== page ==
per year (40,000 participants at $35 per year.) For


Specialized Transportation
People with developmental disabilities and elders
cannot live independently in the community with-           Governor’s Recommendations
out reliable and affordable transportation. Access
to employment, education, and health care are              • Remove funding for public transportation
all affected by the availability of transportation for     systems from the segregated fund to the
people with different mobility needs. One program          general fund, where transportation will have
that funds transportation is the Specialized Trans-        to compete with other programs.
portation Assistance Program (85.21), which pro-           • Freeze funding for the Specialized Trans-
vides state aid to counties to provide local transpor-     portation program.

Wisconsin’s 2009-11 biennial budget included the
implementation of a state-wide transportation man-
ager (or broker) for Medicaid-funded transportation        Board’s Recommendations
services. The state-wide broker would schedule
rides for individuals around the state. The goal of        • Increase the funding for the Specialized
the broker is to efficiently provide transportation.       Transportation program by $5 million over
                                                           the next biennium to improve access to vital
Issues                                                     transportation services.
The Specialized Transportation Assistance Program
(85.21) is severely underfunded. The amount of             • Ensure the use of Medicaid brokers is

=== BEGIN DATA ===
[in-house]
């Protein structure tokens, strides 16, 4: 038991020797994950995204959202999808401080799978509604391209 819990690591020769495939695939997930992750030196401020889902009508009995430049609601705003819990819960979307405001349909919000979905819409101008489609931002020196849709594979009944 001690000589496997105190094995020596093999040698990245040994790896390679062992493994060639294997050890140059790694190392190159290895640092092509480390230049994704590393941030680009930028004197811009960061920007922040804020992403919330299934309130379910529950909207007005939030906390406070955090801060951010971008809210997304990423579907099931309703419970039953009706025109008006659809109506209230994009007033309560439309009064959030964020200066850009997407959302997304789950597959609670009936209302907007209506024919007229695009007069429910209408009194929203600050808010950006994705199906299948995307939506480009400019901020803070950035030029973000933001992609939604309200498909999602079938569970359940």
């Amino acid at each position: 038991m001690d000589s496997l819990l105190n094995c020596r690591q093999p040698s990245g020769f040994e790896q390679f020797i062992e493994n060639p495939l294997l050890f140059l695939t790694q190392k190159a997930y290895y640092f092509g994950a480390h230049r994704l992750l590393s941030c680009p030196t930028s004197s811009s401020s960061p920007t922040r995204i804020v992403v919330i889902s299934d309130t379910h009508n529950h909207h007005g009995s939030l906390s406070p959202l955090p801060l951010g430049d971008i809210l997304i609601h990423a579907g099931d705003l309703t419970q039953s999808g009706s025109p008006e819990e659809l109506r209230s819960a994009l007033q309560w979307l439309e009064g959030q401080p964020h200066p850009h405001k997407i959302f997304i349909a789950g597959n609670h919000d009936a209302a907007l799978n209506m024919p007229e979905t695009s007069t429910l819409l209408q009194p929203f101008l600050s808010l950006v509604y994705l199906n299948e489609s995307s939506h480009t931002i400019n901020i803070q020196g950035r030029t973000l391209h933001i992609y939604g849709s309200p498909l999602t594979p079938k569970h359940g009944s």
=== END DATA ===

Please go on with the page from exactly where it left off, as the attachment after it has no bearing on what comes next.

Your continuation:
aid is a fraction of what it costs to serve all eligible   structured to promote efficient and effective
people needing transportation. Counties are forced         transportation services.
to divert funds from other equally critical human
services to make up the difference.

Using a state-wide broker, as opposed to regional
brokers, may make it more difficult for individu-
als to schedule rides. It may also have a negative
impact on the Volunteer Driver Programs, which
provide significant numbers of long-distance rides
in rural areas at very low cost to the Medicaid pro-

(608) 266-7826                                                                                             15
                   P L A T F2011-2013

                      Wisconsin Board for People
                  with Developmental Disabilities

       201 W. Washington Avenue, Suite 110, Madison, WI 53703
              Phone: (608) 266-7826 FAX: (608) 267-3906
      Email:   Website: